I have discovered another volume of Artemus’ notebooks (followers will recall Dr Artemus Smith was an archaeologist of great courage, determination and fiction). Here is another extract:

My large friend, Paramount Hargrove, told me he had discovered that he had the body of a Greek god.

I had some difficulty trying to explain to him that Buddha is not Greek.

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The Mary Rose

I KNOW, quite a lot has been written about the Mary Rose, but I haven’t written it and you may not have read it. However, I feel bound to say something of this great ship because I’m one of her Flag Officers (sounds grand but it just means I’ve donated some money to her conservation) and I think she is a fab project …. and I give talks on her every so often (or when anyone wants to listen).

The only image we have of the Mary Rose from the Anthony Roll of 1546

As for her history, she was built on the order of Henry VIII when he came to the throne in 1509 and completed in 1511 and named after his favourite sister (Mary not Rose). Then she was of 500 tons and one of the first war ships to have on board  heavy canons. Before such usage of heavy guns, naval warfare was simply sailing up to your opponent, boarding and battling it out hand to hand (‘fighting-by-the-sea’, I expect you could get postcards). Anyway, two French Wars came and went and then, in 1536, the Mary Rose was refurbished and uprated to 700 tons. The third French War arrived in 1544 and a year later, at the Battle of the Solent (although not much of a battle), the Mary Rose went to the bottom of the sea.

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The Cowdray engraving of the sinking of The Mary Rose – you can just see the top of her mast circled in red (see pic below)

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Cowdray engraving: mast of the Mary Rose (centre) with a survivor raising his arms

Why did she sink?  Good question. There are a couple of theories. The first is that she was hit by a French canon ball from one of the French barges firing on the British fleet. We reject this out of hand as in no way will we accept that the French can take any credit for the ship’s demise.  The second, and more feasible, is that she turned abruptly, was caught by the wind and veered over so far that her open gunports filled with water causing her to sink. That her gun ports were still open during this manoeuvre must have been a human error. Either she turned too quick for the orders to be given to close them or orders were given but ignored (wouldn’t a captain wait until such orders were fulfilled before turning?). Her admiral, Sir George Carew, was reported as saying to his uncle, Gawen, “I have the sort of knaves I cannot rule”. This would imply that his crew were far from organised – and isotope analysis (science stuff) of human bones recovered suggests that some were from around Spain and so may not have understood orders in English (a minor difficulty one might imagine!). Regardless, some 450 crew drowned, including Carew and his captain, Roger Grenville (the anti-boarding netting over the open deck area prevented most of the crew from abandoning ship). There were only around 30-40 survivors.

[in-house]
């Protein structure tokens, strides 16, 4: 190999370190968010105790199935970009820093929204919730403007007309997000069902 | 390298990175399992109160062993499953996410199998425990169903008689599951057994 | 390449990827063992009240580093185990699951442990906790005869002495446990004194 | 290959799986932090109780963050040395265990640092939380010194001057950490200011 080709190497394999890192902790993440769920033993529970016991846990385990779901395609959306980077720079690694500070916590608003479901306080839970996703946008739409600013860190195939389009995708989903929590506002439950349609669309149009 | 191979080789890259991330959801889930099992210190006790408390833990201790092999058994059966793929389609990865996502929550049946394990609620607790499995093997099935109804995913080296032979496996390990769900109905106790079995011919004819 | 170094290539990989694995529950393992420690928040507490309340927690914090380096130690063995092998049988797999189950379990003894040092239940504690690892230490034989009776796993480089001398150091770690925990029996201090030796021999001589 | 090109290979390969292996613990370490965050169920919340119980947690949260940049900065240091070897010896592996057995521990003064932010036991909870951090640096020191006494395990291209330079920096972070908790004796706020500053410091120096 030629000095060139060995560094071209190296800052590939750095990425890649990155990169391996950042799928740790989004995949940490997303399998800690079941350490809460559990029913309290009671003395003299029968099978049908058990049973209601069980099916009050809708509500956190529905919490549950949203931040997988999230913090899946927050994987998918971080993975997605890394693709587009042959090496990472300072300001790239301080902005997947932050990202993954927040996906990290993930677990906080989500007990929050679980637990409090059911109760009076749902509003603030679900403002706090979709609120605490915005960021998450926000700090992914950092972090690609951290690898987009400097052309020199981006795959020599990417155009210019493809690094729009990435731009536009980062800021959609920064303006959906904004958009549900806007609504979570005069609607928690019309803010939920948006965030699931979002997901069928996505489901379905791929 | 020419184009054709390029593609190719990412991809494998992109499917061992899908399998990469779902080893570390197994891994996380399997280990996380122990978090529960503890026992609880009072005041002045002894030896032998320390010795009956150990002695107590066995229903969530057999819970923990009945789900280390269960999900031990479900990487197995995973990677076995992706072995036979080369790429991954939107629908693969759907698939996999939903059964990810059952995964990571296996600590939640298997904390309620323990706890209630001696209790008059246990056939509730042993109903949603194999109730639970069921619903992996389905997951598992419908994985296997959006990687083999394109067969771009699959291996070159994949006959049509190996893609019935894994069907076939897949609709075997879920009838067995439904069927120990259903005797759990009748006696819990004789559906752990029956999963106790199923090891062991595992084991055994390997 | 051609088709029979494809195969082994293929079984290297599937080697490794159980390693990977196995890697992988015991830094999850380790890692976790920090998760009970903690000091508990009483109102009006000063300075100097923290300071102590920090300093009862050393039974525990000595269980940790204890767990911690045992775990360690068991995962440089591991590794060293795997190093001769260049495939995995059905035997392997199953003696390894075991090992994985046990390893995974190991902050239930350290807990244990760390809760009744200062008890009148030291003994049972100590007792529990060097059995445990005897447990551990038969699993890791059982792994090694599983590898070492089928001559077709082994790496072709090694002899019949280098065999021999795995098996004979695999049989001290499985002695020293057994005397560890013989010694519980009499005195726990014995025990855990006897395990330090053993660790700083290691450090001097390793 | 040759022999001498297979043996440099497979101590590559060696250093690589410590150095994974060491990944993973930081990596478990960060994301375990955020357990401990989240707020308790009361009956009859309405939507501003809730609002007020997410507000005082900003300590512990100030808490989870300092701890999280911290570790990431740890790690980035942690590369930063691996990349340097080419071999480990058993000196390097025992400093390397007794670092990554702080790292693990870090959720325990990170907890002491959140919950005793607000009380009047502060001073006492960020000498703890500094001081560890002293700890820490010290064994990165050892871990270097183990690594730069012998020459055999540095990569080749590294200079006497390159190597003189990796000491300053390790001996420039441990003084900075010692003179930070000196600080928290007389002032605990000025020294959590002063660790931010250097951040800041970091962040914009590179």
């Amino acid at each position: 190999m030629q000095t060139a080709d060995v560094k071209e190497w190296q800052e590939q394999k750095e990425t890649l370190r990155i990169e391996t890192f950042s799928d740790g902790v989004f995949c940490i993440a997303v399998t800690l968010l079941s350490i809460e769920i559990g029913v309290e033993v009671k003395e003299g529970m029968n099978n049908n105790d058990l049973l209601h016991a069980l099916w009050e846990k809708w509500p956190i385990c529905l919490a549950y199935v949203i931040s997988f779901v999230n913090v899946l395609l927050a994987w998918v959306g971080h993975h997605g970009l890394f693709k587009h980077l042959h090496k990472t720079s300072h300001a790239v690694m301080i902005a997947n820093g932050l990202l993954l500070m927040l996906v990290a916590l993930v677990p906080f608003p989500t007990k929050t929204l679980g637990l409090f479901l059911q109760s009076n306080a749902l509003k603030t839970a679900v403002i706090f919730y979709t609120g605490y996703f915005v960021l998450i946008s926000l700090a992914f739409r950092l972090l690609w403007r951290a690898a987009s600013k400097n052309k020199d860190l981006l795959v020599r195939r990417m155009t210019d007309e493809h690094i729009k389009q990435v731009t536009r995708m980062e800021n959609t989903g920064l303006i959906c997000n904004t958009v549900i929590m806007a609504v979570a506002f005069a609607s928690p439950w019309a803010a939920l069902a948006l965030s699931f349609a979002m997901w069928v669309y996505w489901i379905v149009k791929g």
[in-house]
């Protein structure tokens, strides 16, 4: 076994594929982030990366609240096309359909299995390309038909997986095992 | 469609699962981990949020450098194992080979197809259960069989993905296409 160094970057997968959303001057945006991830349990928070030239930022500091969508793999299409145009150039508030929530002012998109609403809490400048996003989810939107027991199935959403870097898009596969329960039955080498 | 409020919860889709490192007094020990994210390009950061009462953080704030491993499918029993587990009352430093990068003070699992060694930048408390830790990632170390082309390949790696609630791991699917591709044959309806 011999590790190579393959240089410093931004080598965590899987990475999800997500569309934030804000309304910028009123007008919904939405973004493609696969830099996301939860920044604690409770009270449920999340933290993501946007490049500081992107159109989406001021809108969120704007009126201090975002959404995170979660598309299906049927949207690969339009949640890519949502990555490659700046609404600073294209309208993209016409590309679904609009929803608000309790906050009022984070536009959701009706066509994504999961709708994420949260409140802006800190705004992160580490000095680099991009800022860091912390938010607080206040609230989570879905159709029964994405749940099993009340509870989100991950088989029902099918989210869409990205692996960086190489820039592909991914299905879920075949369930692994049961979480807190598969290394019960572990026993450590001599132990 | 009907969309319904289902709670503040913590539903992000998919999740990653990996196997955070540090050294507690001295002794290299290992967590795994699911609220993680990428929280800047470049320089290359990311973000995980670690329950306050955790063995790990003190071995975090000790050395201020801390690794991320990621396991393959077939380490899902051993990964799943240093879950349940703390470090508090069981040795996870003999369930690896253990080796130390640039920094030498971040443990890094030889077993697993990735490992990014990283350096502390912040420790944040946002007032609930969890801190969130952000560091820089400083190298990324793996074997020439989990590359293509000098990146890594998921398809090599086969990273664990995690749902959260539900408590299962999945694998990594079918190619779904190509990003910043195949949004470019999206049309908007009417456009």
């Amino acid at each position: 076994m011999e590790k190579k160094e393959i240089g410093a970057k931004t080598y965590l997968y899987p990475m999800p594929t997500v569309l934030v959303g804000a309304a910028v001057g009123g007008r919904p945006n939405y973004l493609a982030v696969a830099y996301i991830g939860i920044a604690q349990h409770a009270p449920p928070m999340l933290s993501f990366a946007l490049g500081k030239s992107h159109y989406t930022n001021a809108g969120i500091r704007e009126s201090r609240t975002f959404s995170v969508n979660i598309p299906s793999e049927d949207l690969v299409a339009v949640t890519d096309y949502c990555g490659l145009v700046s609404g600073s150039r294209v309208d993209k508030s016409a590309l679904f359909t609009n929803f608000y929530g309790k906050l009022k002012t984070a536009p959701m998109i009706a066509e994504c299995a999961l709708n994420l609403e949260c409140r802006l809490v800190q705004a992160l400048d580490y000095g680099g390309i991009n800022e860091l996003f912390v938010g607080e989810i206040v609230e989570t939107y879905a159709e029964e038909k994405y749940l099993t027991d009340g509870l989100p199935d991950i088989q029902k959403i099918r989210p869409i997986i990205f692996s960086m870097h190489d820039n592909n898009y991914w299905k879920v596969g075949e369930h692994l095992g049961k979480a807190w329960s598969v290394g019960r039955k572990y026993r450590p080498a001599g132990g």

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Sir George Carew

Tudor attempts to raise her failed and she succumbed to a watery grave, being covered, over the years, by silt. She was briefly discovered in 1836 by John Deane who had invented diving equipment and was investigating fishing nets being caught under the sea – they were being caught on the Mary Rose. Over four years Deane recovered some guns and other artifacts but the location of the wreck was soon forgotten.

John Deane’s diving gear

In 1965, Alexander McGee went in search of the wreck. He had found her rough location in 1966 on an Admiralty chart and by using a newly invented sub-profiling apparatus (science stuff again) he eventually discovered the wreck’s exact whereabouts in 1971. The site of the wreck was subsequently protected from ‘treasure seekers’ by the Protection of Wrecks Act 1973. It was surveyed between 1971 and 1979 whereafter the Mary Rose Trust was set up to consider bringing her to the surface. This happened on the 11th October 1982 and watched on television by some 60 million people.

Portrait of Alex McKee OBE (1918-1992)

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Raising of the Mary Rose: A. attaching it to the lifting gear; B. lifting it towards the frame, C. lowering it into frame which was then raised to the surface

In the region of 3000 timbers were recovered from the Mary Rose. Once out in the fresh air the wood of the ship had to be preserved. Under the water the centre cells of wood are eaten away and so the wood is hollow. Left too long in the air the wood will just collapse. So these hollows had to be filled. From 1982 t0 1995, the hull was sprayed with chilled water; from 1995 to 2004, it was sprayed with low grade polyethylene glycol (PEG) to penetrate inner layers; from 2004 to 2012, it was sprayed with high grade PEG to penetrate outer layers; in the the final phase, from 2012 to 2016, it is undergoing air drying.

Mary Rose undergoing wood preservation treatment